Recycling Collection

Recycling bins are collected weekly in Golden Plains Shire.

Recycling is collected from Monday to Friday each week. All recycled waste collected by the recycling service is taken to the Victoria Commingled Resource Recovery (VCRR) Transfer Station in South Geelong, and bulk hauled to VCRR Material Recovery Facility in Laverton.

Council provides residents with a 240L recycling bin with a yellow lid. Residents are responsible for keeping their bins in good condition and may have to pay for replacement bins where a bin has been lost, stolen or damaged.

New properties and tenants are required to purchase their bins through Council, at a cost. Click on the link below to organise a new residential collection.

Request for a new collection - residential

Request for a new collection - commercial 

Visit Council’s Kerbside Collection Dates page to check your bin day.

Check your bin day

Recycling Tips

  • All containers must be empty.
  • Scrape clean any food container, or give them a quick rinse to get rid of any excess residue. To save water rinse your recyclables in the dishwater after you’ve washed your dishes.  
  • No hazardous chemical containers
  • Keep recycling loose – do not bag materials

Waste_RecyclingMagnet_2021 final version.jpg

    What Can Go In The Recycling Bin
    • Empty rigid plastic containers
    • Empty plastic bottles
    • Empty plastic takeaway containers
    • Empty glass bottles and jars
    • Loose and dry paper and cardboard
    • Empty aerosols, steel and aluminium packaging, foil and foil tray
    What Can’t Go In The Recycling Bin
    • Bagged material in any type of plastic bag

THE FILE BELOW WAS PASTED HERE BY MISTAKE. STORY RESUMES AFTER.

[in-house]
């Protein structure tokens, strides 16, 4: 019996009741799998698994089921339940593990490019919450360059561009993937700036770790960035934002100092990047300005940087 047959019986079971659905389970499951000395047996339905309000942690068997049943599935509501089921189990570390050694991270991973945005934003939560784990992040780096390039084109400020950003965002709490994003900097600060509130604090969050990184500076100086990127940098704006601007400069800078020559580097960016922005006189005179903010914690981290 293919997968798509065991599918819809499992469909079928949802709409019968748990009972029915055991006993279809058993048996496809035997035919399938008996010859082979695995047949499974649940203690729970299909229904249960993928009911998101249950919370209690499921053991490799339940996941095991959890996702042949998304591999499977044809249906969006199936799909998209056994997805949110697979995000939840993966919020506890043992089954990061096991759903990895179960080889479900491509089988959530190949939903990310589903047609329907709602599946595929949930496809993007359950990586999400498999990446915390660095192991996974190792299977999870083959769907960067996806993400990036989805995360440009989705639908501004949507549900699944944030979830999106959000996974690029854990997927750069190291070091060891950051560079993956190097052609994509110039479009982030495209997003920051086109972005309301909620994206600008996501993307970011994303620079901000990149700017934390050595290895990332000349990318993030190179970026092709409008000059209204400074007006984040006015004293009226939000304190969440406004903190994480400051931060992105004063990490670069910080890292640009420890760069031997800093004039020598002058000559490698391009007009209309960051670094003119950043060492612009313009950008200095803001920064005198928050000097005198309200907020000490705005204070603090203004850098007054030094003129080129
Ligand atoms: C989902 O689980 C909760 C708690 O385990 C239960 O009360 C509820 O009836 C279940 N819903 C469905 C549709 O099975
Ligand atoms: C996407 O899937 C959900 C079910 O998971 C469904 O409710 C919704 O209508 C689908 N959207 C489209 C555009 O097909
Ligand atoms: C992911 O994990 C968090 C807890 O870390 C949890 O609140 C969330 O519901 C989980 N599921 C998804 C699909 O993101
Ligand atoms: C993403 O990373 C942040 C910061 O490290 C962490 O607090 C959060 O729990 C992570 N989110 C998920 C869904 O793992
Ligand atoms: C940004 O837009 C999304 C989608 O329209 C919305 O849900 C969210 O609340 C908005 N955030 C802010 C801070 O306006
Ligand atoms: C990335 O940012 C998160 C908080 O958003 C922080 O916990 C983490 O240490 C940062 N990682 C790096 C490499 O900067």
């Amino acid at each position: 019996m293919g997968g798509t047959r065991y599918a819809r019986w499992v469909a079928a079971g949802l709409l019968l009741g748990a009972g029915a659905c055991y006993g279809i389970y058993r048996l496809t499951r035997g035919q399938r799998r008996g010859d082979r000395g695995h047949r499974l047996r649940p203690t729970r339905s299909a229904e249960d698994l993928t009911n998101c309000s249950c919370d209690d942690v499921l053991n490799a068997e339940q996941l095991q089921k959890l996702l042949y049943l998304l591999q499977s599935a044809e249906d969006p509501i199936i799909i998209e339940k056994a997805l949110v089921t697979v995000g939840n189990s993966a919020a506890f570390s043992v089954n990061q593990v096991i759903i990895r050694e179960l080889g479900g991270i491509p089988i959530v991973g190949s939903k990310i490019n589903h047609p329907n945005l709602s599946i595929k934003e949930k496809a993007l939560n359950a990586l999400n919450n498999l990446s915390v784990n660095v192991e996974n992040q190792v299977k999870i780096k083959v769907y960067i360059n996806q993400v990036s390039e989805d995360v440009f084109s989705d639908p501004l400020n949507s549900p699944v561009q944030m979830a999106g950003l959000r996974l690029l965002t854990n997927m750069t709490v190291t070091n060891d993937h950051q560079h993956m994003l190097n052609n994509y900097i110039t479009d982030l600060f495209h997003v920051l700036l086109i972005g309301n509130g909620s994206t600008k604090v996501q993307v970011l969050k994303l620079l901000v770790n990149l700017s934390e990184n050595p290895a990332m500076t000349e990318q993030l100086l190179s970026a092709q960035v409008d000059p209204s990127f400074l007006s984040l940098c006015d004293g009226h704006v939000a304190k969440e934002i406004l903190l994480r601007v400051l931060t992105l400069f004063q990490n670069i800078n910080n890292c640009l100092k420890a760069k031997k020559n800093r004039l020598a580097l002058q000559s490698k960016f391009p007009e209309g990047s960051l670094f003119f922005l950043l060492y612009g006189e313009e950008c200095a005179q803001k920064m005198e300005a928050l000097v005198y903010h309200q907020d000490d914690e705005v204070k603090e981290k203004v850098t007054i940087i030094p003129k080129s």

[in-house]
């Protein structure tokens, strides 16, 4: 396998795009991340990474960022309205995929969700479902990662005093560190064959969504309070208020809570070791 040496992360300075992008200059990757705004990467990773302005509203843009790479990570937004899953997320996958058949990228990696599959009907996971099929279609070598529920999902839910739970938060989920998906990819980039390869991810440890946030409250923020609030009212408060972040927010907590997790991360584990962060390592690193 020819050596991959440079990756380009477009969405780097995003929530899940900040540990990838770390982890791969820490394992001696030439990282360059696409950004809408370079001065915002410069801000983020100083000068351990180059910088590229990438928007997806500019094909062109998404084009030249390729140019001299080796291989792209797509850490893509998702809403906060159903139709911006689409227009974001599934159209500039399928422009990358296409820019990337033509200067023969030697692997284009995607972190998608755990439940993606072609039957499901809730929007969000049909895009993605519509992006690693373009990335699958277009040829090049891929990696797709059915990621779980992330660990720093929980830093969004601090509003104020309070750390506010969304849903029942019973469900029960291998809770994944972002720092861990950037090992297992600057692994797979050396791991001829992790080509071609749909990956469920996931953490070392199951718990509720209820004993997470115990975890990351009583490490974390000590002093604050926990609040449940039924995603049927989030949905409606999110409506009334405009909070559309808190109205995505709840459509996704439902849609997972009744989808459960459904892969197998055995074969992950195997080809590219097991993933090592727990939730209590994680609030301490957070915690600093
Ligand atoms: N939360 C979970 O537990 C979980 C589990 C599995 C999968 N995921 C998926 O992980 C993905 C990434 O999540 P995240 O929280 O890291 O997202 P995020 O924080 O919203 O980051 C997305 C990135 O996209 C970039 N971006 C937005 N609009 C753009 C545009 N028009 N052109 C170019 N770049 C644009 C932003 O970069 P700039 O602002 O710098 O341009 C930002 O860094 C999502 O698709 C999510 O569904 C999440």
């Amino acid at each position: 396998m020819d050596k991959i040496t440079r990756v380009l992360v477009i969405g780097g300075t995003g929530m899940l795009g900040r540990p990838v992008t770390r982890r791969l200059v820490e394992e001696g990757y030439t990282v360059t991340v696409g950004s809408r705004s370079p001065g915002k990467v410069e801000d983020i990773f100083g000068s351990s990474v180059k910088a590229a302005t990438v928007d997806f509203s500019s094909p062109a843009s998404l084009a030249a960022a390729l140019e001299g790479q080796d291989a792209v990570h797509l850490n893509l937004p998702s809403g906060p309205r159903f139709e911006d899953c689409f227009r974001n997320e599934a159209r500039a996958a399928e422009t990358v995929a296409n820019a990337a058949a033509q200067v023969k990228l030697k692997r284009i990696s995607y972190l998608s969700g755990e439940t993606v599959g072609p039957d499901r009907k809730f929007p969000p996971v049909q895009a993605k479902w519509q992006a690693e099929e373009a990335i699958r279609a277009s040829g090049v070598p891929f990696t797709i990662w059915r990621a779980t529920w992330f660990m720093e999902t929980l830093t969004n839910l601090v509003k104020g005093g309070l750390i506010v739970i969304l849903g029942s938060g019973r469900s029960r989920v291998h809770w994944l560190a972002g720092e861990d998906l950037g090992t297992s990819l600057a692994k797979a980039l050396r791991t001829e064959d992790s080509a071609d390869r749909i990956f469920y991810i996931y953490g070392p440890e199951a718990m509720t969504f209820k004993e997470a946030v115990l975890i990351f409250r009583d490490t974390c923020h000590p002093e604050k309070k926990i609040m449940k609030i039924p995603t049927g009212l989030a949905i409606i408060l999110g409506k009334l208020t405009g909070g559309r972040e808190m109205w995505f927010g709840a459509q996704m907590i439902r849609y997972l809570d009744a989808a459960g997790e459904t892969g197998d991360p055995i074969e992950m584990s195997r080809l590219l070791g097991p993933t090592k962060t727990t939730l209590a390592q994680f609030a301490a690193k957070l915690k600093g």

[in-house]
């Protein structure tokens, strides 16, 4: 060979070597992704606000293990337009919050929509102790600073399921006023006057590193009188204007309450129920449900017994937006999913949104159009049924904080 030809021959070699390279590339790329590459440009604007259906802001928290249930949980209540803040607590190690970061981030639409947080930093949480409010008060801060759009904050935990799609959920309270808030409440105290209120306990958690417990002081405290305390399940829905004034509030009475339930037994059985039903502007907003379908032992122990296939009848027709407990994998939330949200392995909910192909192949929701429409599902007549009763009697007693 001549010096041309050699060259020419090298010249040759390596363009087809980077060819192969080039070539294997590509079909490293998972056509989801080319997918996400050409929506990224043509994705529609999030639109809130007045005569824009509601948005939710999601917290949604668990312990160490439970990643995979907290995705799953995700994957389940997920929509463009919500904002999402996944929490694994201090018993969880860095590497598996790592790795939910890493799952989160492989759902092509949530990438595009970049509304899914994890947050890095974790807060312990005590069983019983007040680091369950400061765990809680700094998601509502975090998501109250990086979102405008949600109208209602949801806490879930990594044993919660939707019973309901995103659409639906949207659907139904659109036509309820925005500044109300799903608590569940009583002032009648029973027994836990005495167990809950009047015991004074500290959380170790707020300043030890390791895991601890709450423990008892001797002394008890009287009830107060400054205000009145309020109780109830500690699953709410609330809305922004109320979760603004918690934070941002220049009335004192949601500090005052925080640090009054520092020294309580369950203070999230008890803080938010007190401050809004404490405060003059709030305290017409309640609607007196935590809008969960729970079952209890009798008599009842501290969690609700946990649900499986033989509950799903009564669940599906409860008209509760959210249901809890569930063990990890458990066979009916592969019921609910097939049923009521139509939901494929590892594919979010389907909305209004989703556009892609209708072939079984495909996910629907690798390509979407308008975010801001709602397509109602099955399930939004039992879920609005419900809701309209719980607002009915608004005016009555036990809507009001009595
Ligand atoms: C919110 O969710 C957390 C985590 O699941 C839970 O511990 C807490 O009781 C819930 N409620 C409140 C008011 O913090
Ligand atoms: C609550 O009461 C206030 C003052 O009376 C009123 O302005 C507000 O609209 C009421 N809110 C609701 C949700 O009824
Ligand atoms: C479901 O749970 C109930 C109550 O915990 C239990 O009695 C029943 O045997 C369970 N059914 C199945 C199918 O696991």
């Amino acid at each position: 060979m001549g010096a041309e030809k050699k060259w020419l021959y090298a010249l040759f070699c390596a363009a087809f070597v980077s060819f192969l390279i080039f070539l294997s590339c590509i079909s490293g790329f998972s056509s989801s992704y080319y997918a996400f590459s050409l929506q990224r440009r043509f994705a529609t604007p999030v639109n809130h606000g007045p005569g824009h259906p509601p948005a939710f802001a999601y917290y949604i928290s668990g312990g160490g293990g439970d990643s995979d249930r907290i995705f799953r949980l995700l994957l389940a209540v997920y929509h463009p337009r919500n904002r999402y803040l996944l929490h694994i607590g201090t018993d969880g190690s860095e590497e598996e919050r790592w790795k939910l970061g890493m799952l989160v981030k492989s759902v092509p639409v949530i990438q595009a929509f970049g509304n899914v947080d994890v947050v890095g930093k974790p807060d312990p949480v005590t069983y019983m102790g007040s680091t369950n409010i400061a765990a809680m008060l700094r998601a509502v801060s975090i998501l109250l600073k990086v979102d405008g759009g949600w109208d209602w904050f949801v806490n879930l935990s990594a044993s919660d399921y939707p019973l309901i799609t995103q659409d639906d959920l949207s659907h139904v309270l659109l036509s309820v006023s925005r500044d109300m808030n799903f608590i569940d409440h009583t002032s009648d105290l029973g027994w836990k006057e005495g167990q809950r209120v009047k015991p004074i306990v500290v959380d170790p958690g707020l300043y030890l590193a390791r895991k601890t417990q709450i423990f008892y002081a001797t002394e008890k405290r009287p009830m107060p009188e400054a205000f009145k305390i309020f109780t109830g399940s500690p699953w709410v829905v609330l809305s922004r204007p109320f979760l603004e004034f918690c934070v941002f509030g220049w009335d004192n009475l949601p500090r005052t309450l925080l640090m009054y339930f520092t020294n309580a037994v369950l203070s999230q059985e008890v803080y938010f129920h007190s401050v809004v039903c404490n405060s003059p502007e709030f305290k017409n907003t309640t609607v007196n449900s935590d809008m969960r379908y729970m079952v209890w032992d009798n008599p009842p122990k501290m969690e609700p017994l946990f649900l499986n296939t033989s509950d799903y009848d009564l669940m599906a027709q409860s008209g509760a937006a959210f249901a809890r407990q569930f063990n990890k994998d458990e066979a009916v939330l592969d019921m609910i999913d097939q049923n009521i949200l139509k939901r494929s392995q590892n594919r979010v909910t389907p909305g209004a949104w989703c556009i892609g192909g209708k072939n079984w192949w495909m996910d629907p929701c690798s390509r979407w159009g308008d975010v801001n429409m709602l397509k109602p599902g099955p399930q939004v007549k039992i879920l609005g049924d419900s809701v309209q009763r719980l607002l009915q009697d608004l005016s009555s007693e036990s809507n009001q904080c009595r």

• Long-life milk and other various liquids cartons
    • Soft plastics packaging
    • Polystyrene packaging
    • Large plastic items and plastic toys
    • Metal pots and pans
    • Disposable nappies
    • Clothing and footwear
    • Food scraps

    If you are unsure which bin a specific item goes, visit Council’s waste sorting guide here.

    Waste sorting guide

    More information on recycling:

    How to Ensure Your Bin Is Collect Correctly

    • Place your bin out the night before your scheduled collection day. While Council and its contractor endeavour to maintain a consistent collection time, no guarantee is given that collection times will not change on the day. If your bin is not out for collection when the truck arrives, the truck will not return to collect a bin placed after collection.
    • Place your bin with the handle facing towards your property, so the lid opens facing the road.
    • Make sure your bin is not over full and that the lid is closed.
    • No HARD WASTE should be placed in the garbage or recycling bin. Examples of hard waste include old tools, lawn mowers, refrigerators, timber, stoves, washing machines and other similar appliances, mattresses, electrical appliances, computers and TVs and old furniture.
    • Bins can be damaged if overloaded and will not be collected if they are too heavy. A good indication of if your bin is too heavy, is if you cannot easily move or wheel your bin out for collection. A sticker will be placed on the bin if it was too heavy for collection.
    • Do not put any weight such as bricks on top of bin lids.
    • Allow half a metre between bins and other objects – for example trees, lights and power poles and parked vehicles.
    Frequently Asked Questions (FAQs)
    Supply of waste and recycling bins

    Residential properties will typically have two 240 litre bins, one for general waste and one for recyclables. Residents are responsible for keeping their bins in good condition and may have to pay for replacement bins where a bin has been lost, stolen or damaged.

    New properties and tenants are required to purchase their bins through Council, at a cost. Click on the link below to organise a new residential collection.

    A copy of the Occupancy Permit for any new dwelling must accompany the Application Form.

    If the property is not sewered and has a Septic Tank System installed, a Certificate to Use the Septic Tank System must be obtained prior to any Occupancy Permit being granted.

    Request for a new collection - residential

    Request for a new collection - commercial 

    How do I apply for an extra bin?